Well-being and safety issues span a range of cognitive, emotional, psychological and physical aspects. Thus, they are complex and can present in a myriad of contexts and forms. As the demands of society increase and the pressures on young people mount, too, an increasing number of students are struggling with well-being and wellness issues. While these issues can, and do, manifest themselves at home, these struggles also often play out in our classrooms and schools.
Teachers and parents share a desire to provide students with the opportunities and strategies to build qualities such as resilience and perseverance. Teachers do care, and are responsible for the general well-being of their students. And, while they go to great lengths and effort to help them, it is also important to underscore the fact that teachers are not clinically trained to recognize, diagnose or treat the complex array of health conditions or illnesses with which some students may be dealing.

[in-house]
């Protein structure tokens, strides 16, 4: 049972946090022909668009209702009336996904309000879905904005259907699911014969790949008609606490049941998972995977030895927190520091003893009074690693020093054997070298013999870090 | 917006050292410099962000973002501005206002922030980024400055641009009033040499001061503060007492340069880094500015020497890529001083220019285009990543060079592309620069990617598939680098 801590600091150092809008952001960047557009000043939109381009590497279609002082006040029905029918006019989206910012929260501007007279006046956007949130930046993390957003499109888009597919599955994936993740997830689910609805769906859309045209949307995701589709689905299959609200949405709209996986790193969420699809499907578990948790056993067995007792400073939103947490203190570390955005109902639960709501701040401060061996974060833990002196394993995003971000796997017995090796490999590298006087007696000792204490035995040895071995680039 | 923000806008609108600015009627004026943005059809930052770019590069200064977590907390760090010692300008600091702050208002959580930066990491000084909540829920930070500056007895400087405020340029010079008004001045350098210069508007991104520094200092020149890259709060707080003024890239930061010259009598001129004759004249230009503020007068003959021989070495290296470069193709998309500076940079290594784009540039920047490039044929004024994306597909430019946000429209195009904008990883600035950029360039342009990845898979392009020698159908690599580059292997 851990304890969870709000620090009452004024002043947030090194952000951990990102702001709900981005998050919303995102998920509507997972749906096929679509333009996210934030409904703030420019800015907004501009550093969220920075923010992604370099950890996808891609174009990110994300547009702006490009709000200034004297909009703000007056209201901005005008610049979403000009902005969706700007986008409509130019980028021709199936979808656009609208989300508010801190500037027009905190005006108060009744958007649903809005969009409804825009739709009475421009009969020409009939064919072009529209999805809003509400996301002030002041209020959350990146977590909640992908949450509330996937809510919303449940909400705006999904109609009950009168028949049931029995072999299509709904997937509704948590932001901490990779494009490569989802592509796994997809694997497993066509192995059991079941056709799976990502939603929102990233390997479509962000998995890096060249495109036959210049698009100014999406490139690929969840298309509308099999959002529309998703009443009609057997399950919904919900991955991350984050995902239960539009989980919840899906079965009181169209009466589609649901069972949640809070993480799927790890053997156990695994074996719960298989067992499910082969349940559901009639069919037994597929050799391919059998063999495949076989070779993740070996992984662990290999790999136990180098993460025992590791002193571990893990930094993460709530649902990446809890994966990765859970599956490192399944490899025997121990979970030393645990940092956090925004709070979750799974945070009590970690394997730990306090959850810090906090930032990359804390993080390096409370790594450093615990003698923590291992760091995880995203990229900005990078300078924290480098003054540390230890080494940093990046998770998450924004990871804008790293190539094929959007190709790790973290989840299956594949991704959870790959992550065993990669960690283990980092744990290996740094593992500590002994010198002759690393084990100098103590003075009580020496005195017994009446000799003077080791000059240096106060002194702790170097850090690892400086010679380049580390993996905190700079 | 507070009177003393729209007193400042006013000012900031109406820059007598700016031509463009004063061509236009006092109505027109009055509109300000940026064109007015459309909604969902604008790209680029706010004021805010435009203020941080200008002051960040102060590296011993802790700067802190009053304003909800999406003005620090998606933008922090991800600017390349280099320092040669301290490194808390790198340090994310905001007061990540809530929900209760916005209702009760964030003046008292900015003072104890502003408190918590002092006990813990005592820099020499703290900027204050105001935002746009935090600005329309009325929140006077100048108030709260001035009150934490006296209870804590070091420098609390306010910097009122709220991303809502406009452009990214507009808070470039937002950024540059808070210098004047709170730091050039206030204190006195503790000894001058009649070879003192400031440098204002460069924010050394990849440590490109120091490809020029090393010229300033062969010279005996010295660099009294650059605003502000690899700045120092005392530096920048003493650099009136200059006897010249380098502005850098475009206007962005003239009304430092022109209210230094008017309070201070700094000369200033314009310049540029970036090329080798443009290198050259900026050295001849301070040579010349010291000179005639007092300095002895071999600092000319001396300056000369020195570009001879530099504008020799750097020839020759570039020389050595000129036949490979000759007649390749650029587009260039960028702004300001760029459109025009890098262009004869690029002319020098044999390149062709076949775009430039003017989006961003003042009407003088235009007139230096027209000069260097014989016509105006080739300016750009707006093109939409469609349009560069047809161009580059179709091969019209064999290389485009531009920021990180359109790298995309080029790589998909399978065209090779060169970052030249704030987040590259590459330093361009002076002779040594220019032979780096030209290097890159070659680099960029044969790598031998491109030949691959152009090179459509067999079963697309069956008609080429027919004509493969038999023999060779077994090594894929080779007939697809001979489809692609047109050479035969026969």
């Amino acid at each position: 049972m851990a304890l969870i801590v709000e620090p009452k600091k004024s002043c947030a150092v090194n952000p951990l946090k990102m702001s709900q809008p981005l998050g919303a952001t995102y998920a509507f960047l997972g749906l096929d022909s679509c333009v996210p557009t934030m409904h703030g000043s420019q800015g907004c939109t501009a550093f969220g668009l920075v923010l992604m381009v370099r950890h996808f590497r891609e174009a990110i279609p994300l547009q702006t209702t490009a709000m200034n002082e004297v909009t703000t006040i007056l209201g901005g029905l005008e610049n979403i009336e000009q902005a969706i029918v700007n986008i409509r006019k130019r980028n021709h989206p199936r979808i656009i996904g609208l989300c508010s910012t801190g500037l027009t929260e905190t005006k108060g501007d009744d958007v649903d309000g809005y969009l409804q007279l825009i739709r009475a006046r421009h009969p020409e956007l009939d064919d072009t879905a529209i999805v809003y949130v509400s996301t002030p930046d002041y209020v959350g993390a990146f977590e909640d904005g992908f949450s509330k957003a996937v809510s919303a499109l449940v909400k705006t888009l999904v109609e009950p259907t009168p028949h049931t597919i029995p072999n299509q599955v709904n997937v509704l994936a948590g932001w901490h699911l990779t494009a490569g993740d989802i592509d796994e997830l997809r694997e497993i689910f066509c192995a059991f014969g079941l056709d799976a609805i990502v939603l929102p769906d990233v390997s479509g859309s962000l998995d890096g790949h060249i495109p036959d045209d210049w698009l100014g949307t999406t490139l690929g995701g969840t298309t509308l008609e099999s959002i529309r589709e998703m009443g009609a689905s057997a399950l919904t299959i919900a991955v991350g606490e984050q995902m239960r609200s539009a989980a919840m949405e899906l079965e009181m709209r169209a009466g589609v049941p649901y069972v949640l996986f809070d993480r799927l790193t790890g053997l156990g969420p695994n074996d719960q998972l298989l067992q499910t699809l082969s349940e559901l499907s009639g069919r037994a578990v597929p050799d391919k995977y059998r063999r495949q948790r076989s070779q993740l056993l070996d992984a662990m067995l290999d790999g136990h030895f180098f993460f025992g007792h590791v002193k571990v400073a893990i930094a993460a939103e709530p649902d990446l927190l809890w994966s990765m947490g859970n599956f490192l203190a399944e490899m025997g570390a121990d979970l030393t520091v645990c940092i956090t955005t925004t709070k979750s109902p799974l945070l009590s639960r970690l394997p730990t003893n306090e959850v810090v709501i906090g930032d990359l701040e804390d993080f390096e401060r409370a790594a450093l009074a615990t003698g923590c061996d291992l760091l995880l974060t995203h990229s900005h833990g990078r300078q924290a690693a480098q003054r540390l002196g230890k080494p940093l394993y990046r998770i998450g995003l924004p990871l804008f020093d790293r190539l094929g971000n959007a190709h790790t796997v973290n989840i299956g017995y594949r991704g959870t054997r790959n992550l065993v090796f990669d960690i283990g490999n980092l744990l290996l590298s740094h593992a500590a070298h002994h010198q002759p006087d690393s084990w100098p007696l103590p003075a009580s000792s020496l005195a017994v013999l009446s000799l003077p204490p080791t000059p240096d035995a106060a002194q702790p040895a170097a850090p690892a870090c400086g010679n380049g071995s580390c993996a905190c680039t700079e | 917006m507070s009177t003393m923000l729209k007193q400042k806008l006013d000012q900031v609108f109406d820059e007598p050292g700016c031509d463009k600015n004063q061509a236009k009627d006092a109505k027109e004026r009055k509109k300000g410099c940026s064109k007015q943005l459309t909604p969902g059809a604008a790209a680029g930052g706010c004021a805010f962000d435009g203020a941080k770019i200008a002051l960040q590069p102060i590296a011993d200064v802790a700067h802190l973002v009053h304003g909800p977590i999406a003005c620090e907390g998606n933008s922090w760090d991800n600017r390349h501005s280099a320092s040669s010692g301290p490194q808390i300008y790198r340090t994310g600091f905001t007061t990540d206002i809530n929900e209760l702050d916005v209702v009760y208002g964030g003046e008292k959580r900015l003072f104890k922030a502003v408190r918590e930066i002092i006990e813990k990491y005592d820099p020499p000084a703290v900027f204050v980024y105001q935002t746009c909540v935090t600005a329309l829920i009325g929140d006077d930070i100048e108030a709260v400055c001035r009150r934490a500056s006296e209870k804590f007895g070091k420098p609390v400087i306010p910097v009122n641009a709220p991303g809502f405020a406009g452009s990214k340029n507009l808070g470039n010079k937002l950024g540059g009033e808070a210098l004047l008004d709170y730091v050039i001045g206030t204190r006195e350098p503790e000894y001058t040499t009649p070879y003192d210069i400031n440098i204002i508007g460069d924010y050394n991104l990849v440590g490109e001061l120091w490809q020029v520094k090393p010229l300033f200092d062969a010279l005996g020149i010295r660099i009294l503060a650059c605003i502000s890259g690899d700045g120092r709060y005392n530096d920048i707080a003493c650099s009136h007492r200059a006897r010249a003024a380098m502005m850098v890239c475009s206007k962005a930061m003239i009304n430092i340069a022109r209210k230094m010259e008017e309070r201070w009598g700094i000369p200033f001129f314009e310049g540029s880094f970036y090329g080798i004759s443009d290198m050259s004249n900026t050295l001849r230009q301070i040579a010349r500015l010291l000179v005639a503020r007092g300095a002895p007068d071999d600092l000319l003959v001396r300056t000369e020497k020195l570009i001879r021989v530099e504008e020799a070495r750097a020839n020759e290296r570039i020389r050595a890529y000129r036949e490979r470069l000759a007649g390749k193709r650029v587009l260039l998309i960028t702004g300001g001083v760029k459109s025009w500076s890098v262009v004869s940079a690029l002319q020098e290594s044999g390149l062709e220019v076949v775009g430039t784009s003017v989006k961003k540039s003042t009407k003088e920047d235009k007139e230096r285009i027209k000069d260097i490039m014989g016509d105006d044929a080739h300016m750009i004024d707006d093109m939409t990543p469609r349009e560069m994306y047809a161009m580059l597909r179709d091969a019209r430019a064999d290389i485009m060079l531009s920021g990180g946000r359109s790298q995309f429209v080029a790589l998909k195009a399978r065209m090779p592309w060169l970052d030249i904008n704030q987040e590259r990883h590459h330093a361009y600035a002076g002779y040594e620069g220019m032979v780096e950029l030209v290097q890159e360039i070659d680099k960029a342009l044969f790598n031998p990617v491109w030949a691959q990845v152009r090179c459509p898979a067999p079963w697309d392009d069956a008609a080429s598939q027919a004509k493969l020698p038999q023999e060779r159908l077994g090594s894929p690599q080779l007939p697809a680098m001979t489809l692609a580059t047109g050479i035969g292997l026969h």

While teachers and educators play such a prominent role for an extended period of students’ lives, sometimes societal, systemic and parental expectations of what teachers can and should do to address these issues both exceed reasonable limits and move beyond the purview of their role and training. In effect, teachers need the support not only of parents but the assistance of those health professionals better placed – and trained – to support the young people who are in their care.